Reference is now made to FIG. 12B, which is a graph illustrating a technique for heating plant material using a vaporizer, in accordance with some applications of the present invention. For some applications, a three-stage (or three-step) heating process is applied to plant material within a vaporizer. The second two stages of the heating process are generally similar to those described with reference to the solid curve shown in FIG. 12A. (With respect to FIG. 12B, these stages are referred to, respectively, as the second and third heating stages.) For some applications, an additional, initial stage of heating is applied, in order to remove humidity from the plant material, as shown in FIG. 12B. For example, when the vaporizer is being used with cannabis, the vaporizer may apply the following three heating stages to the cannabis:

1) Heating to a first temperature that is typically more than 90 degrees Celsius (e.g., more than 100 degrees Celsius) and/or less than 120 degrees Celsius (e.g., less than 110 degrees Celsius, e.g., between 90 degrees Celsius and 120 degrees Celsius (or between 100 and 110 degrees Celsius). For some applications, the plant material is maintained at approximately the first temperature (e.g., the first temperature plus/minus 5 degrees Celsius) for a given time period, for example, in order to remove humidity from the plant material. In FIG. 12B, the first heating stage is shown as being initiated at approximately 28 seconds. Initially, the temperature overshoots, but then is shown to plateau at between approximately 95 degrees Celsius and 105 degrees Celsius. For some applications, the plant material is maintained at approximately the first temperature for a time period of more than 5 seconds, e.g., between 5 and 60 seconds (e.g., approximately 25 seconds, as shown in FIG. 12B). Typically, the first heating step is a rapid heating step (e.g., a heating step in which the capsule that contains the plant material is heated at a rate of more than 50 degrees Celsius per second, or more than 100 degrees Celsius per second). Further typically, the control circuitry of the vaporizer is configured to withhold causing further temperature increase of the capsule, in response to detecting that the temperature of the capsule (which is indicative of the temperature of the plant material) has reached the first temperature.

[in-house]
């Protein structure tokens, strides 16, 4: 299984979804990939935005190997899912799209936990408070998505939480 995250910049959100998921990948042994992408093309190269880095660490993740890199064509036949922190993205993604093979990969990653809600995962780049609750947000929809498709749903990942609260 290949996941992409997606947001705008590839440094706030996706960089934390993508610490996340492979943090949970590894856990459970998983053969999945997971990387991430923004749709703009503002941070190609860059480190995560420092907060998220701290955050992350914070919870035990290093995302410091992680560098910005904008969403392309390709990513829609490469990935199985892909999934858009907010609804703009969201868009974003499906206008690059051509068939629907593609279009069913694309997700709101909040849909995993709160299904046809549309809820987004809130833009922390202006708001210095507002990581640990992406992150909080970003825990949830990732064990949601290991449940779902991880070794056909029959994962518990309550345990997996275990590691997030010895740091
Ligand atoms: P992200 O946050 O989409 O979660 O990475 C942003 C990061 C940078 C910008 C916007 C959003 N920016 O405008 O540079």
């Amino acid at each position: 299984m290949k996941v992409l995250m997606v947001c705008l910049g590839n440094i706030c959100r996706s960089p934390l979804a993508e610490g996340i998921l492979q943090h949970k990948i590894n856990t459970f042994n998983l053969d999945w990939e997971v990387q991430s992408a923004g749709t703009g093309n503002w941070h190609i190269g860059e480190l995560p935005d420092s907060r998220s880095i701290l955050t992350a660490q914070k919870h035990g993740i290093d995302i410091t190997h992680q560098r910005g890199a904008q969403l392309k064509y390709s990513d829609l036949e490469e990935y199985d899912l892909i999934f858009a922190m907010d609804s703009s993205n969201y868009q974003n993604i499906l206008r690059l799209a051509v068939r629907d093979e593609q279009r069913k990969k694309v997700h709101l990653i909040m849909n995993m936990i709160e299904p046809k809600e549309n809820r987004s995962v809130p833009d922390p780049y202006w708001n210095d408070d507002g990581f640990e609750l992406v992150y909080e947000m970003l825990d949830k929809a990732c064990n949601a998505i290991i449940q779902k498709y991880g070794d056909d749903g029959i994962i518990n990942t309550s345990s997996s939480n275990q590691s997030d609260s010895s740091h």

2) Heating to a second temperature that is typically more than 140 degrees Celsius (e.g., more than 150 degrees Celsius), and/or less than 170 degrees Celsius (e.g., less than 160 degrees Celsius), e.g., between 140 and 170 degrees Celsius (or between 150 and 160 degrees Celsius). This corresponds to the first heating stage shown by the solid curve in FIG. 12A. In FIG. 12B, this stage is shown as being initiated at approximately 63 seconds. Initially, the temperature overshoots, but then is shown to plateau at between approximately 145 degrees Celsius and 155 degrees Celsius. For some applications, the plant material is maintained at approximately the second temperature (e.g., the second temperature plus/minus 5 degrees Celsius) for a given time period. For example, the plant material may be maintained at the second temperature for a time period of more than 5 seconds, e.g., between 5 seconds and 7 minutes.

For some applications, the plant material is maintained at approximately the second temperature for a time period that is sufficient to cause decarboxylation of the cannabis, i.e., to convert Tetrahydrocannabinolic Acid (THCA) that is present in the cannabis to Tetrahydrocannabinol (THC), and/or to convert Cannabidiolic Acid (CBDa) to Cannabidiol (CBD). For some applications, maintaining the plant material at the second temperature causes the decarboxylation of the cannabis in accordance with an article by Dussy et al., entitled “Isolation of Delta9-THCA-A from hemp and analytical aspects concerning the determination of Delta9-THC in cannabis products (Forensic Sci Int. 2005 Apr. 20; 149(1):3-10), which is incorporated herein by reference, and/or an article by Veress et al., entitled “Determination of cannabinoid acids by high-performance liquid chromatography of their neutral derivatives formed by thermal decarboxylation: I. Study of the decarboxylation process in open reactors” (Journal of Chromatography A 520:339-347, November 1990), which is incorporated herein by reference. For example, FIG. 12B shows the plant material being maintained at approximately the second temperature for approximately 25 seconds.

Typically, the second heating step is a rapid heating step (e.g., a heating step in which the capsule that contains the plant material is heated at a rate of more than 50 degrees Celsius per second, or more than 100 degrees Celsius per second). Further typically, the control circuitry of the vaporizer is configured to withhold causing further temperature increase of the capsule, in response to detecting that the temperature of the capsule (which is indicative of the temperature of the plant material) has reached the second temperature.

3) Heating to a third temperature that is more than 180 degrees Celsius (e.g., more than 190 degrees Celsius), and/or less than 220 degrees Celsius (e.g., less than 210 degrees Celsius), e.g., a temperature that is between 180 and 220 degrees Celsius, or between 190 and 210 degrees Celsius. As shown in FIG. 12B, the third stage of heating is initiated at approximately 90 seconds and continues until approximately 155 seconds.